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Blog Post · April 14, 2023

Californians See a Rise in Homelessness in Their Communities

photo - Homeless Tents Along the Roadside in Downtown Los Angeles

California has been the state with the largest population of homeless people for more than a decade, and Californians are increasingly voicing concern about homelessness. According to the February 2023 PPIC Statewide Survey, 20% of California adults ranked homelessness as the top issue for the governor and legislature to work on—second only to jobs, the economy, and inflation (23%). This reflects a return to the high levels of concern in January 2020 (20%).

Nearly all California adults and likely voters say homelessness is a big problem (70% adults, 76% likely voters) or somewhat of a problem (26% adults, 23% likely voters) in their part of California—few say it is not a problem. PPIC first asked this question in May 2019 (63%); over the past four years, the share who believe the problem is significant has reached a record high.

Strong majorities across partisan, demographic, and regional groups agree that homelessness is a big problem; Republicans (79%, 74% Democrats, 69% independents) and African Americans (83%, 71% whites, 69% Latinos, 62% Asian Americans) are most likely to hold this view. As income and age rise, so do the shares who view the problem as large. Three in four Los Angeles and SF Bay Area residents say this, compared to about two in three residents in other regions.

The share of Californians with this outlook has increased since May 2019. Among Republicans, the share saying that homelessness is a big problem rose 21 points, while shares rose 10 points among Asian Americans, Bay Area residents, adults with higher incomes, and adults over 55.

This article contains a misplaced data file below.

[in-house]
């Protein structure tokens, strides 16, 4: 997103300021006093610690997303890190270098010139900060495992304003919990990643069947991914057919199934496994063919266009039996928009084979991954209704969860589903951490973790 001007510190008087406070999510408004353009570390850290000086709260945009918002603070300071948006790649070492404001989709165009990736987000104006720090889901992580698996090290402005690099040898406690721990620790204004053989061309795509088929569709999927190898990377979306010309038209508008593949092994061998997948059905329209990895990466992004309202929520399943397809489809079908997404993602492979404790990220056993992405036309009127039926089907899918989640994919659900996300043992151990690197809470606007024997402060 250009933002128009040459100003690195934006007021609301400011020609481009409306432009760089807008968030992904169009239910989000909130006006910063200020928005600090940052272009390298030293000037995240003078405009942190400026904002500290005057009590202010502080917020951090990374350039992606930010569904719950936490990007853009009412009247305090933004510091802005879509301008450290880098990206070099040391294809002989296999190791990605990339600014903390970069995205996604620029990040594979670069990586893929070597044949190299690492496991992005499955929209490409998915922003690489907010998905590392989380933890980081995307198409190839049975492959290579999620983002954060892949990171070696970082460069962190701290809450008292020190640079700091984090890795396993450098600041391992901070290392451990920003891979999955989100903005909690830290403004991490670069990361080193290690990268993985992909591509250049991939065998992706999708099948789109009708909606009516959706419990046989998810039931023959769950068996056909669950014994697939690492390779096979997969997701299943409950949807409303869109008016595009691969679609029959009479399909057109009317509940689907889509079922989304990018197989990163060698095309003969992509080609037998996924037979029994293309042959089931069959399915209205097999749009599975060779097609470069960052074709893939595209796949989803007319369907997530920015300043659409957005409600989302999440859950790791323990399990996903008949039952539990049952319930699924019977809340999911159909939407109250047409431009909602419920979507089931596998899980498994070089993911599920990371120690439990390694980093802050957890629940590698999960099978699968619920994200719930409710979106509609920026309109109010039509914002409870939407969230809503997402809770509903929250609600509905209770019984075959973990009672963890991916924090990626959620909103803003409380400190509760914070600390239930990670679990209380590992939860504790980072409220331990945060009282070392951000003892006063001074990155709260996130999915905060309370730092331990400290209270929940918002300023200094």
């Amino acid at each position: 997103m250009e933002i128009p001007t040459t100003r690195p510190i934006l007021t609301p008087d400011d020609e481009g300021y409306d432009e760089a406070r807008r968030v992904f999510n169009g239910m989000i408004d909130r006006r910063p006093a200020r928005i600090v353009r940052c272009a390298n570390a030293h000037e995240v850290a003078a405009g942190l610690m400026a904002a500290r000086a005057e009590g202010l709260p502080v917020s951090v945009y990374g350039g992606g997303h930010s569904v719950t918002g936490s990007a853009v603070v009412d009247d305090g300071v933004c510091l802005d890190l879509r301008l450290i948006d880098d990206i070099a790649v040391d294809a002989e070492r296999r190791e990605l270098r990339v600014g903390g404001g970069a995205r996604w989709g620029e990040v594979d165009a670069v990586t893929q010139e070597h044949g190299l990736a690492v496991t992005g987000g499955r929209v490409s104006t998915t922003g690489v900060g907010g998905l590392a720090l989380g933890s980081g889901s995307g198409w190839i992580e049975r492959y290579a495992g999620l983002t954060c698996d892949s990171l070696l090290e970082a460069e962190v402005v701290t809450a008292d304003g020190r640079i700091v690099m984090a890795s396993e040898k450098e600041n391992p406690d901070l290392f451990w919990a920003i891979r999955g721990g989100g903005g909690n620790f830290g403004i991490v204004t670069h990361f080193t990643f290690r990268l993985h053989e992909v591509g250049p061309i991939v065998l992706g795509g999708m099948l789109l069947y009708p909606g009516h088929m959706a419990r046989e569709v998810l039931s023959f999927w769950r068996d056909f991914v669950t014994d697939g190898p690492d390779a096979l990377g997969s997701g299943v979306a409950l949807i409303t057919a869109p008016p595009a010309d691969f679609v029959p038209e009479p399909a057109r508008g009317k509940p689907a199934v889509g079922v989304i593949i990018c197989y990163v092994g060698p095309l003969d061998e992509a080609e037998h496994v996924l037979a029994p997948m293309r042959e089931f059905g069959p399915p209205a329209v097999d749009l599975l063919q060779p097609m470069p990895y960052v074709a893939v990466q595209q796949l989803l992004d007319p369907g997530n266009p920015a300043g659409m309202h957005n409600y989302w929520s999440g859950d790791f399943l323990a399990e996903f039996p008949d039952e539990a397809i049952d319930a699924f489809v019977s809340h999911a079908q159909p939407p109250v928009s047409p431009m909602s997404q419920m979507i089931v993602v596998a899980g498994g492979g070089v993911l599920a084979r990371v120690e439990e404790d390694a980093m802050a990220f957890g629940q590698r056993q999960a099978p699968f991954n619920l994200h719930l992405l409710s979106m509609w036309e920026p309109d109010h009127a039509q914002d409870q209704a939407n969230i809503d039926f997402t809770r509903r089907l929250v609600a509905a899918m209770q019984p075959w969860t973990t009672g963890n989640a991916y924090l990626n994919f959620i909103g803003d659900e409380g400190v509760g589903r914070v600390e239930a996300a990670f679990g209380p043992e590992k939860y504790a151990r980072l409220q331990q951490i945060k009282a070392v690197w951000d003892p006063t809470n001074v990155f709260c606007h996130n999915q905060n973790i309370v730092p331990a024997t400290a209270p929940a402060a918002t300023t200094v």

Furthermore, seven in ten or more adults (70%) and likely voters (73%) say the presence of homeless people has increased over the past 12 months in their local community. About a quarter say it has stayed the same, while few say it has decreased. The share seeing an increase has also reached a record high since we first asked this question in November 2019.

Two in three or more across partisan, demographic, and regional groups have noticed an increase, with shares highest among Republicans, African Americans, and Latinos. Since 2019, the largest change in this perception has been among Inland Empire residents (+20 points) and Latinos (+17 points).

Pandemic-era programs such as rent relief and Project Roomkey had been critical to keeping and getting Californians off the street; these programs have largely ended now that COVID-related funding is expiring. The state’s recent budget shortfall and anticipation of operating deficits in the coming years add to the challenge of developing viable approaches to housing people. As state and federal leadership consider legislation to combat key causes of homelessness and assist the growing population of people without homes, PPIC will continue to monitor public perceptions of homelessness and surrounding issues.


homelessness Housing Population Statewide Survey